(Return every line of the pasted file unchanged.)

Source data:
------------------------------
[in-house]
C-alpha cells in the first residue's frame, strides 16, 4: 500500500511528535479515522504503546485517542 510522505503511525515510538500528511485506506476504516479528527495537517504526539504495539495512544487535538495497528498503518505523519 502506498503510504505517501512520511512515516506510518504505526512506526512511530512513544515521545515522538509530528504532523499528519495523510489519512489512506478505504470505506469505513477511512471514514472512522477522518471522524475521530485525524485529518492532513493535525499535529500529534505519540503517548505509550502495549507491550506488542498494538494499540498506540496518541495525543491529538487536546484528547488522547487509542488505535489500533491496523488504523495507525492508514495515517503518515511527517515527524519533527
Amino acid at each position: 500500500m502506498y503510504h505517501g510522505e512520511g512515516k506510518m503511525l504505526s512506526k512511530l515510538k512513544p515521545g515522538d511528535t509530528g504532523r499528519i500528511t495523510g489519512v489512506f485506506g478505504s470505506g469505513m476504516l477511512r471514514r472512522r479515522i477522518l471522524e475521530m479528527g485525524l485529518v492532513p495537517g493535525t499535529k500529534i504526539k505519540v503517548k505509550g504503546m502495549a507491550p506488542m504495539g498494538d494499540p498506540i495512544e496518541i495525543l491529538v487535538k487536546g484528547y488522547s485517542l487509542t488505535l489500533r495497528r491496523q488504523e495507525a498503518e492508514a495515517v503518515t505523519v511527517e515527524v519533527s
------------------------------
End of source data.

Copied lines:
[in-house]
C-alpha cells in the first residue's frame, strides 16, 4: 500500500511528535479515522504503546485517542 510522505503511525515510538500528511485506506476504516479528527495537517504526539504495539495512544487535538495497528498503518505523519 502506498503510504505517501512520511512515516506510518504505526512506526512511530512513544515521545515522538509530528504532523499528519495523510489519512489512506478505504470505506469505513477511512471514514472512522477522518471522524475521530485525524485529518492532513493535525499535529500529534505519540503517548505509550502495549507491550506488542498494538494499540498506540496518541495525543491529538487536546484528547488522547487509542488505535489500533491496523488504523495507525492508514495515517503518515511527517515527524519533527
Amino acid at each position: 500500500m502506498y503510504h505517501g510522505e512520511g512515516k506510518m503511525l504505526s512506526k512511530l515510538k512513544p515521545g515522538d511528535t509530528g504532523r499528519i500528511t495523510g489519512v489512506f485506506g478505504s470505506g469505513m476504516l477511512r471514514r472512522r479515522i477522518l471522524e475521530m479528527g485525524l485529518v492532513p495537517g493535525t499535529k500529534i504526539k505519540v503517548k505509550g504503546m502495549a507491550p506488542m504495539g498494538d494499540p498506540i495512544e496518541i495525543l491529538v487535538k487536546g484528547y488522547s485517542l487509542t488505535l489500533r495497528r491496523q488504523e495507525a498503518e492508514a495515517v503518515t505523519v511527517e515527524v519533527s